Since the Hindu sensitivity about beef and cow slaughter has made people turn violent in recent times, it is necessary that they realise what their Vedic religion really is, and that just like physics or chemistry or any other subject, religion also requires to be studied to be understood, and not picked up from hearsay. So let us examine the Vedas to know about the correct situation of the bovine in Hinduism.
As in our constitution, so in the Rig Veda, cow protection is not mandatory but only a directive principle. There is no punishment recommended for a cow slaughterer even if he kills a young milch cow. Beef-eating is also not taboo. Beef parties are not only allowed but highly appreciated, and a person who cooks beef for his guests is praised by the term ‘Atithi-gva’ ‘one who offers beef to guests’. Ritual sacrifice of a bull is a must in worship to the god Indra. Beef parties also seem a regular affair in weddings (RV 10.85).
Cows are not sacred and beef is not forbidden to Hindus. Here is a line from a verse ascribed to the god Savita, the presiding deity of the Gayatri Mantra, describing a dinner party he is hosting: “At night we are going to kill cows” (RV.10.85(19)). RV 10.89 (14) mentions “cows for food, lying scattered on the grounds of a slaughter house”. Mark that the author does not use the word ‘animals’ but ‘cows’, showing that beef was the most popular item, and the cow the most slaughtered animal. RV 10.95(6) says that “old cows which do not give milk” are “only fit to be cooked”. It further states that “useless cows ….are taken to be cooked, but never milch cows”.
It is clear that slaughter houses are not banned, beef is allowed and useless bovines are allowed to be slaughtered in Hinduism. The richas (verses) quoted above show very clearly that the meaning ‘cows in general’ given to the word ‘Aghnyaa’ by later scriptures is wrong. While rivers are respected as mothers in the Rig Veda, because of nature being considered divine, there is not a single line of cow-worship in the more than a thousand verses of the Rig Veda. Bovines are only property and so to be used, as economically as you can, getting milk till you can, and beef when you can no longer get milk.
Now to the Yajurveda (30.18), quoted sometime back in the RSS mouthpiece, Panchajanya[v], as recommending ‘a cow-killer to the gallows’ (Bharadwaj, Indian Express, 2015). The Sanskrit words are “mrityave govyyaccham antakay goghatam…” and the word ‘antaka’ means Death or Yamadeva, hence the above interpretation.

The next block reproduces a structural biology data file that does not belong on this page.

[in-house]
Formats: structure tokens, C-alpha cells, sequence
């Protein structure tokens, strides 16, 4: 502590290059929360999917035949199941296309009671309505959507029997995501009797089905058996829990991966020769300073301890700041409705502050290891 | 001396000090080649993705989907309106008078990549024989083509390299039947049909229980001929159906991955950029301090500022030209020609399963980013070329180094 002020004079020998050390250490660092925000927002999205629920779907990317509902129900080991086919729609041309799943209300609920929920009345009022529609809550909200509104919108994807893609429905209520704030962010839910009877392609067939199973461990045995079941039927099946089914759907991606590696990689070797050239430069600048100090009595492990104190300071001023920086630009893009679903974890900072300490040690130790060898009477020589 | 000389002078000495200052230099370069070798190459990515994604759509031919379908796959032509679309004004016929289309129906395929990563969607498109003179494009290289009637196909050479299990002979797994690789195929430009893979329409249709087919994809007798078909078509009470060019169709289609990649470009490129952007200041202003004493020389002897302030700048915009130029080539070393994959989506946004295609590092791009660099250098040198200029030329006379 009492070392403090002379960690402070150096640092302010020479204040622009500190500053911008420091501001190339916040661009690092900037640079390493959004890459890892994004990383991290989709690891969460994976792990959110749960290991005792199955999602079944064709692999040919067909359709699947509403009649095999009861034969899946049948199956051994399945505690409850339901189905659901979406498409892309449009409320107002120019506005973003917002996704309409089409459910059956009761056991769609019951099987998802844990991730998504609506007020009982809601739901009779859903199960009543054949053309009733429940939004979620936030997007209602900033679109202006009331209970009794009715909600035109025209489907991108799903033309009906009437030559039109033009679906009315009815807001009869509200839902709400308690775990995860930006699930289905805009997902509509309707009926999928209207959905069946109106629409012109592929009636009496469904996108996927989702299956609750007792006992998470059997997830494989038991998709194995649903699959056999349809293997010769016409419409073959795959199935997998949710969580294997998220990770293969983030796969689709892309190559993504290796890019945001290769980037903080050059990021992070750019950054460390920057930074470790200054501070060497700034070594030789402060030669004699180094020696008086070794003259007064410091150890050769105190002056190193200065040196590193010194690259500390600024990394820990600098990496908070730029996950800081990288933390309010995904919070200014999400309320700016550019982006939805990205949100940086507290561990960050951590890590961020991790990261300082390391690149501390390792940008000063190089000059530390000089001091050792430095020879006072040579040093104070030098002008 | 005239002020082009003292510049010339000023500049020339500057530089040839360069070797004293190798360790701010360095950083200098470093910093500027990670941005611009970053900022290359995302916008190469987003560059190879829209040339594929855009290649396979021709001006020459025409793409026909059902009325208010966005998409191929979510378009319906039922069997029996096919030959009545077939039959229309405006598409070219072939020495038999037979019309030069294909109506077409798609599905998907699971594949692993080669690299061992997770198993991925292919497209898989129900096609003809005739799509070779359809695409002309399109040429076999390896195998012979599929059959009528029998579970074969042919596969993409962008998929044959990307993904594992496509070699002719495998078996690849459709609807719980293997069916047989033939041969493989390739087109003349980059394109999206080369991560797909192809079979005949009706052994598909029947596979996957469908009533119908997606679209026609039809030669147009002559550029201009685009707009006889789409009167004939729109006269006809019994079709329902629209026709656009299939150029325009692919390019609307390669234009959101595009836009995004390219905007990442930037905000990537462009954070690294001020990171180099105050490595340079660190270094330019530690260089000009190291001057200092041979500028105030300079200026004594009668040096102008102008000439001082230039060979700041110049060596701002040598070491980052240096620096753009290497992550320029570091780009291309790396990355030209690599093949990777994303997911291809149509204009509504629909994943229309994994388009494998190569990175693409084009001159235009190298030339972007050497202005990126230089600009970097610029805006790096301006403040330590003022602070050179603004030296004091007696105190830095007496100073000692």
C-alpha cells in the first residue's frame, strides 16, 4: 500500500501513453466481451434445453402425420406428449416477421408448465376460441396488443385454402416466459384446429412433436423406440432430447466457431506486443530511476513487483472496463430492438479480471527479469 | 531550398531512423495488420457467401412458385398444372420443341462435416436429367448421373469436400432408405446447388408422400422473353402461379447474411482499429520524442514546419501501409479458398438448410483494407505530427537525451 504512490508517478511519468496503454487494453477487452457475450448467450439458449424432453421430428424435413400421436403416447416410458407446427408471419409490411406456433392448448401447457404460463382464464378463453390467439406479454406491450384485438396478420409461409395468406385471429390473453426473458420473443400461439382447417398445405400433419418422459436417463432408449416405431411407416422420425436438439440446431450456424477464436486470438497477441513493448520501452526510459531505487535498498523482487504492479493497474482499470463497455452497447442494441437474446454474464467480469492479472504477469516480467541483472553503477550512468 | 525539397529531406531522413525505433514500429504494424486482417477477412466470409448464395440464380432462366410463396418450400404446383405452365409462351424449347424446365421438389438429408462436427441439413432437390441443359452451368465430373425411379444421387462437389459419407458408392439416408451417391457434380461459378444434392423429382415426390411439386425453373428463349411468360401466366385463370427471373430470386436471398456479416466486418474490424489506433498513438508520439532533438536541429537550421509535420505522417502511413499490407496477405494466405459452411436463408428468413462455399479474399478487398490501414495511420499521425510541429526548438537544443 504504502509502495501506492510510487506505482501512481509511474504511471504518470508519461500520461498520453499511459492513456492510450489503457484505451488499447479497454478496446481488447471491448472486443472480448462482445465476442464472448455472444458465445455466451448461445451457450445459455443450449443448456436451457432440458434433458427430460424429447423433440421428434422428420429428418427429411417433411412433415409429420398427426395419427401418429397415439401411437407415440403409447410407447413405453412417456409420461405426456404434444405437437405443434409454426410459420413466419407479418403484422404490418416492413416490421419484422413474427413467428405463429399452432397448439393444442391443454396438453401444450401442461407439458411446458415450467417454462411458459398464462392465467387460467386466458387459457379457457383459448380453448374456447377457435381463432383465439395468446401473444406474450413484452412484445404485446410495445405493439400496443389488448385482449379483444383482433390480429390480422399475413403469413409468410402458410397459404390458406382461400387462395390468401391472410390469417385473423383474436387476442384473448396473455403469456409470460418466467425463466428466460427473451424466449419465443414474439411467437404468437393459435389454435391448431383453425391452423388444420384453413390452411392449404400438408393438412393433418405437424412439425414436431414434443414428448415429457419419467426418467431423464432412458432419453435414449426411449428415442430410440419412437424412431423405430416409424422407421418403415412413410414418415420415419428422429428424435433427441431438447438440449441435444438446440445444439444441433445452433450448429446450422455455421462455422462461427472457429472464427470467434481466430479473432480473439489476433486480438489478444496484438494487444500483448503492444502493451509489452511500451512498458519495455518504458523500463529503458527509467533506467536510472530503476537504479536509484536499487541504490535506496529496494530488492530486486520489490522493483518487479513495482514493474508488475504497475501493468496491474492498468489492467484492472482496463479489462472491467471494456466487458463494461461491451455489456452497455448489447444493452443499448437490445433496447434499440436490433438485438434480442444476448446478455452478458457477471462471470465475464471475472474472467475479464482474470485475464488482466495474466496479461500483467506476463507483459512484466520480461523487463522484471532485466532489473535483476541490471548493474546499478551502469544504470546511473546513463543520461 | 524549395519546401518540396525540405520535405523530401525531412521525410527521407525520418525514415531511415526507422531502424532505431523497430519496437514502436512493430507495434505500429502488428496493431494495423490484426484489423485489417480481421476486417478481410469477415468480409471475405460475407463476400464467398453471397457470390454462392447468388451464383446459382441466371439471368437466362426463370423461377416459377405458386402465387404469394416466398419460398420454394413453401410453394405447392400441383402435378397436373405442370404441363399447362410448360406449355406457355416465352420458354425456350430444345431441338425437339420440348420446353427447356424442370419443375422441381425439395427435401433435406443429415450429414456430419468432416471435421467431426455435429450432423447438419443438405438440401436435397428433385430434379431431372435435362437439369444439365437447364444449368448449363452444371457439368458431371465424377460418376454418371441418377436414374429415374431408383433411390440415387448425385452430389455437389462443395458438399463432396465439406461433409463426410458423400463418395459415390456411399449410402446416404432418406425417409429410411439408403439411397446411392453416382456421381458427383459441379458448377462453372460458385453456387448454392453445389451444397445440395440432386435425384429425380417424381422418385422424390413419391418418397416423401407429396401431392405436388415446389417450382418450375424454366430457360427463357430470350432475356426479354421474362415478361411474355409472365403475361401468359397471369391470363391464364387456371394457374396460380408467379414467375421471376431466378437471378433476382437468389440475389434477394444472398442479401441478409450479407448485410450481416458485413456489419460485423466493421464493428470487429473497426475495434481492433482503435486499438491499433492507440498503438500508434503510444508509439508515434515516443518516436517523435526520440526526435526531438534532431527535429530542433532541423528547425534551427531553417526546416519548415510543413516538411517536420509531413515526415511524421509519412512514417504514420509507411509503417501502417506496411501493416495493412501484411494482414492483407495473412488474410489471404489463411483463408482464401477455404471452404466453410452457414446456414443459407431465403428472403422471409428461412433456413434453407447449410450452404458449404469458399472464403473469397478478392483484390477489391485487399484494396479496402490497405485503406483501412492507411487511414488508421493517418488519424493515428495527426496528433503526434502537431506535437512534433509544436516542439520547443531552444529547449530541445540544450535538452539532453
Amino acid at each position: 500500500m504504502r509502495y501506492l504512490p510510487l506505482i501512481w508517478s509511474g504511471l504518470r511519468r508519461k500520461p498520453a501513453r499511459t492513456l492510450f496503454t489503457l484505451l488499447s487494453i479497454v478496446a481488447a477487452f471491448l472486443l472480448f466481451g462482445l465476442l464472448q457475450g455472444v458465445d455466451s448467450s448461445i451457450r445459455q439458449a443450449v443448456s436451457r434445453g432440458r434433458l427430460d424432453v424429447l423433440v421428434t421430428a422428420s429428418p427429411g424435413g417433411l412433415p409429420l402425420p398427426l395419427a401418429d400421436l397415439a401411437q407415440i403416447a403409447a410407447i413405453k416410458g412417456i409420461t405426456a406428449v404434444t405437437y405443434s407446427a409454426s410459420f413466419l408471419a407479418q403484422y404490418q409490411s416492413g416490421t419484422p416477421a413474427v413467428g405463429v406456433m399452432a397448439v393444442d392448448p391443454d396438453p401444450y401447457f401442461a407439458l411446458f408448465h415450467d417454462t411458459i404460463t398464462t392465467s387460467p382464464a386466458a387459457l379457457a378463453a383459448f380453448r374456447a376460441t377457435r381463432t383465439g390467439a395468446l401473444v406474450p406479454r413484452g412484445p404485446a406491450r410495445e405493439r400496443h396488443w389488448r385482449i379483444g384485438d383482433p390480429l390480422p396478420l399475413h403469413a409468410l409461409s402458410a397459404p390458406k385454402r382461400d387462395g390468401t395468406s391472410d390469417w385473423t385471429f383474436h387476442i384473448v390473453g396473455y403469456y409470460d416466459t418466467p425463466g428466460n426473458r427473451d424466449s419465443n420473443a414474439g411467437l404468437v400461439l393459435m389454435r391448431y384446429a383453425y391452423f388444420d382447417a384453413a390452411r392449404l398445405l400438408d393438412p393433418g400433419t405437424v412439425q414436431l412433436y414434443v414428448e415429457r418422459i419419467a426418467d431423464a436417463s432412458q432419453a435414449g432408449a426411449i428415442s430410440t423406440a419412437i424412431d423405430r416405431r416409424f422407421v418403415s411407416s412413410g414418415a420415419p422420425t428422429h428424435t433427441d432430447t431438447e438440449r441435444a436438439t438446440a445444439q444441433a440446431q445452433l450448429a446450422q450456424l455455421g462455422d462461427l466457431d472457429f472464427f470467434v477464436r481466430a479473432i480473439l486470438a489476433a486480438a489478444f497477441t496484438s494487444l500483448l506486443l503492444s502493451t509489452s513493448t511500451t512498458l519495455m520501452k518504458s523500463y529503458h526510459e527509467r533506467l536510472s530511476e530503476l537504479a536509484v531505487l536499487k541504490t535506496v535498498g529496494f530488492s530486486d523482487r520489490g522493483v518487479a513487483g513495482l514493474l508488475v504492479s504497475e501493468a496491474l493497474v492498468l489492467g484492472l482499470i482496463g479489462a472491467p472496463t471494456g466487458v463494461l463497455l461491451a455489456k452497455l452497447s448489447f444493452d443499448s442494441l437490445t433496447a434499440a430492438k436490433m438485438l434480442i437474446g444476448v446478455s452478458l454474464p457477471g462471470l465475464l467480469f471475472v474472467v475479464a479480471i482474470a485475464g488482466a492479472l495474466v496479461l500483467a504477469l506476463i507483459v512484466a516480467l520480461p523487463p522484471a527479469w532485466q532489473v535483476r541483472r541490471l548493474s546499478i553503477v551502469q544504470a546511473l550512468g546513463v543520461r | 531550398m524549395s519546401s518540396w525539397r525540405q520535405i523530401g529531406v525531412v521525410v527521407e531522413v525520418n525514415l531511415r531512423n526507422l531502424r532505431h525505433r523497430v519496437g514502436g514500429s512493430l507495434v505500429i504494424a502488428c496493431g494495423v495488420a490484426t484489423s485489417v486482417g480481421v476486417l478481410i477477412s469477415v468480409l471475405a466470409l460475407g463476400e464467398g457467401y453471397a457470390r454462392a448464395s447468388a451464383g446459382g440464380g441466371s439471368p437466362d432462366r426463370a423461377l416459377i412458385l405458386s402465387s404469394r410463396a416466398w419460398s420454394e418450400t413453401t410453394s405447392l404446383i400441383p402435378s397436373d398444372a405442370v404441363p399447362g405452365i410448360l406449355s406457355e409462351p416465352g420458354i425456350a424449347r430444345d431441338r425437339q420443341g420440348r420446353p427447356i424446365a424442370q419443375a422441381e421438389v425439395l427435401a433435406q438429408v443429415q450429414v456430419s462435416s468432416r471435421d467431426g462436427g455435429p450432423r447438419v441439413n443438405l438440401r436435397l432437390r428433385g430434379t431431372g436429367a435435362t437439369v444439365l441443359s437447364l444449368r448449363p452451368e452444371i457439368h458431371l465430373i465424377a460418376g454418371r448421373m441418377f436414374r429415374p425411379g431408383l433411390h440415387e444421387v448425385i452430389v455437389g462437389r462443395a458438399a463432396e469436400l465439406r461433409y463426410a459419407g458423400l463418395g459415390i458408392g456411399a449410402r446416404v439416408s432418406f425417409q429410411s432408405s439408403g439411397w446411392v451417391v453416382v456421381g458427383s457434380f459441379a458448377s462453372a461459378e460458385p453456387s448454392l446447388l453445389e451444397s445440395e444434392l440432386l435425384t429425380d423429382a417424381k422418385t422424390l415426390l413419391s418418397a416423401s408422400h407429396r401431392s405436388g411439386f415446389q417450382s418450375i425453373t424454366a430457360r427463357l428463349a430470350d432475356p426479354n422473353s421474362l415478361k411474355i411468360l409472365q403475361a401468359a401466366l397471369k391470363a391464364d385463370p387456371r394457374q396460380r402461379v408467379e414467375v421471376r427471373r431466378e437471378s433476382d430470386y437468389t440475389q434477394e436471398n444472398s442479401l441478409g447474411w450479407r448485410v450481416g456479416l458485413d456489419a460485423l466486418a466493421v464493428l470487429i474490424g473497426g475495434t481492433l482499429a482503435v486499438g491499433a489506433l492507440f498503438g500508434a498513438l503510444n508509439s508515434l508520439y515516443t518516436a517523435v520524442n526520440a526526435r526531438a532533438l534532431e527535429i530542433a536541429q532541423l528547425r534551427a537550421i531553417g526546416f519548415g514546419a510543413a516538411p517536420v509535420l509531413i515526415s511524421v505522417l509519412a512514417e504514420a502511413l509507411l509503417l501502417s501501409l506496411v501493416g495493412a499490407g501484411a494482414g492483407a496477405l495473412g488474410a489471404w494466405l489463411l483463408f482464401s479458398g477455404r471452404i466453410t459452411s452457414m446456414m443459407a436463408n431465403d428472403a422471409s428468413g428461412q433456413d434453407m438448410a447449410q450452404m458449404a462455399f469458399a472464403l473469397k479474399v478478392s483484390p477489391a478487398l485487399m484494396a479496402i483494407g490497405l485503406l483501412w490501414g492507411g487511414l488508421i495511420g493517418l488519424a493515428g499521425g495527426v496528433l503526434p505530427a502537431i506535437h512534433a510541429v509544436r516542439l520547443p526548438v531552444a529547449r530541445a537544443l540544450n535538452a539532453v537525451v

If we accept this interpretation, then we should also note that only four sentences before this, in Yajurveda (30.14, 30.15) we find two more candidates for the gallows. The Yajurveda says “yamayasum, yamayyamasum” – which could also mean “to the gallows a woman who does not deliver a child; to the gallows a woman who delivers twins”! In reality, the line “yamayasum, yamayyamasum”, in 30.14 and 30.15, recommends temporary abstinence from sexual activity for women who deliver no children and those who deliver one pair of twins after another.
Just as 30.14 and 30.15 above have scope for such ridiculous misinterpretation, the text in 30.18 has also been misinterpreted. The word ‘go’ has a second meaning also – ‘speech’ – which I rather think to be more suitable here. The phrase ‘mrityave govyaccham’ means ‘a witness who lies in a murder case’ (mrityave = in case of murder; go = speech; vyaccham = impure). This has nothing whatsoever to do with cows.
Yajurveda is later than Rigveda and quotes from it, teaching us the methodology for Rigvedic sacrifices. It is thus not independent, and so cannot and does not go against the Rig Veda. Therefore, Yajurveda recommending gallows for cow-slaughter is an impossibility and the same is true about the Samaveda.
Now to Atharvaveda. It is independent of the Rigveda and so its opinion about bovines and beef is also independent and important. The Atharvaveda is connected with medicines and health. It lays down a rule in the ‘Vasha Go Sukta’ as to the type of beef that can be eaten by all, and the type that is to be kept reserved for learned Brahmins only. ‘Vasha cow’ means a cow that has stopped giving milk, or a cow that can no more produce offspring.